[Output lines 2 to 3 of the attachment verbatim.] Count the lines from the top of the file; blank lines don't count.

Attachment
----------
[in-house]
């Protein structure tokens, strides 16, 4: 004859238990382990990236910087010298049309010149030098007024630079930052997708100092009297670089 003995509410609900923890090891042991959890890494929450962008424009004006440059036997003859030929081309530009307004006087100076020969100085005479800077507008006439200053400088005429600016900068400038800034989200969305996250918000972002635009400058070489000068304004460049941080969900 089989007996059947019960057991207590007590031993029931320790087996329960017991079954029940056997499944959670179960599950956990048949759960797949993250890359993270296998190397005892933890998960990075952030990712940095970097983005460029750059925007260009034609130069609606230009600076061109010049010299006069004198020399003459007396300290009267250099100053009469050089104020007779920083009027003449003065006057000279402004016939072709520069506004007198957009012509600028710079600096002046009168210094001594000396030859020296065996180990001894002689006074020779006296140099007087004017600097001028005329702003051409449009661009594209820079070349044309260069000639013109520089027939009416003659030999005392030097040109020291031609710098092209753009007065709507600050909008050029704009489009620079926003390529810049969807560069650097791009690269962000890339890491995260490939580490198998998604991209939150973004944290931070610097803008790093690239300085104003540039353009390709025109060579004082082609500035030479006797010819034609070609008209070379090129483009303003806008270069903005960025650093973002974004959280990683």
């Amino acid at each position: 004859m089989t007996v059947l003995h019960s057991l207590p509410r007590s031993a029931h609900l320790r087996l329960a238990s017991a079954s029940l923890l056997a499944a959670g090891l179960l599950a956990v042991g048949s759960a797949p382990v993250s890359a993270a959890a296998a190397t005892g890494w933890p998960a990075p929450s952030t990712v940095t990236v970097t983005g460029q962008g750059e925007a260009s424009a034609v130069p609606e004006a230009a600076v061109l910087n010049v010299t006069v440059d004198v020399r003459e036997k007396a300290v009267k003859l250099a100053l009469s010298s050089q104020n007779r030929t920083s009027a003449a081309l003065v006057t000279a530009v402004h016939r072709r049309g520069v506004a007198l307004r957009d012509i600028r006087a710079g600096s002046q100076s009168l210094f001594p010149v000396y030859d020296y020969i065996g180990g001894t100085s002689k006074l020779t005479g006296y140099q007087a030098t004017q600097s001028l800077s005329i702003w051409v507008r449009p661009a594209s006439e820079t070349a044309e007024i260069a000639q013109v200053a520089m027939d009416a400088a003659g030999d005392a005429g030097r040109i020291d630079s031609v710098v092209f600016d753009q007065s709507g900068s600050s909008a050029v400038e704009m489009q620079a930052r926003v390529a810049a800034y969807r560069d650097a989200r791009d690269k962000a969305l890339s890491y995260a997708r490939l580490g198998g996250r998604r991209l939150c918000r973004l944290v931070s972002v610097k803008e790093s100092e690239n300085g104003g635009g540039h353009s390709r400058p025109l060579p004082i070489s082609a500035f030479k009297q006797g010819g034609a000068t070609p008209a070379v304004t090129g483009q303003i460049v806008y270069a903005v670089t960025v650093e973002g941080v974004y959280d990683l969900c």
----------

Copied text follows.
């Protein structure tokens, strides 16, 4: 004859238990382990990236910087010298049309010149030098007024630079930052997708100092009297670089 003995509410609900923890090891042991959890890494929450962008424009004006440059036997003859030929081309530009307004006087100076020969100085005479800077507008006439200053400088005429600016900068400038800034989200969305996250918000972002635009400058070489000068304004460049941080969900 089989007996059947019960057991207590007590031993029931320790087996329960017991079954029940056997499944959670179960599950956990048949759960797949993250890359993270296998190397005892933890998960990075952030990712940095970097983005460029750059925007260009034609130069609606230009600076061109010049010299006069004198020399003459007396300290009267250099100053009469050089104020007779920083009027003449003065006057000279402004016939072709520069506004007198957009012509600028710079600096002046009168210094001594000396030859020296065996180990001894002689006074020779006296140099007087004017600097001028005329702003051409449009661009594209820079070349044309260069000639013109520089027939009416003659030999005392030097040109020291031609710098092209753009007065709507600050909008050029704009489009620079926003390529810049969807560069650097791009690269962000890339890491995260490939580490198998998604991209939150973004944290931070610097803008790093690239300085104003540039353009390709025109060579004082082609500035030479006797010819034609070609008209070379090129483009303003806008270069903005960025650093973002974004959280990683």
């Amino acid at each position: 004859m089989t007996v059947l003995h019960s057991l207590p509410r007590s031993a029931h609900l320790r087996l329960a238990s017991a079954s029940l923890l056997a499944a959670g090891l179960l599950a956990v042991g048949s759960a797949p382990v993250s890359a993270a959890a296998a190397t005892g890494w933890p998960a990075p929450s952030t990712v940095t990236v970097t983005g460029q962008g750059e925007a260009s424009a034609v130069p609606e004006a230009a600076v061109l910087n010049v010299t006069v440059d004198v020399r003459e036997k007396a300290v009267k003859l250099a100053l009469s010298s050089q104020n007779r030929t920083s009027a003449a081309l003065v006057t000279a530009v402004h016939r072709r049309g520069v506004a007198l307004r957009d012509i600028r006087a710079g600096s002046q100076s009168l210094f001594p010149v000396y030859d020296y020969i065996g180990g001894t100085s002689k006074l020779t005479g006296y140099q007087a030098t004017q600097s001028l800077s005329i702003w051409v507008r449009p661009a594209s006439e820079t070349a044309e007024i260069a000639q013109v200053a520089m027939d009416a400088a003659g030999d005392a005429g030097r040109i020291d630079s031609v710098v092209f600016d753009q007065s709507g900068s600050s909008a050029v400038e704009m489009q620079a930052r926003v390529a810049a800034y969807r560069d650097a989200r791009d690269k962000a969305l890339s890491y995260a997708r490939l580490g198998g996250r998604r991209l939150c918000r973004l944290v931070s972002v610097k803008e790093s100092e690239n300085g104003g635009g540039h353009s390709r400058p025109l060579p004082i070489s082609a500035f030479k009297q006797g010819g034609a000068t070609p008209a070379v304004t090129g483009q303003i460049v806008y270069a903005v670089t960025v650093e973002g941080v974004y959280d990683l969900c």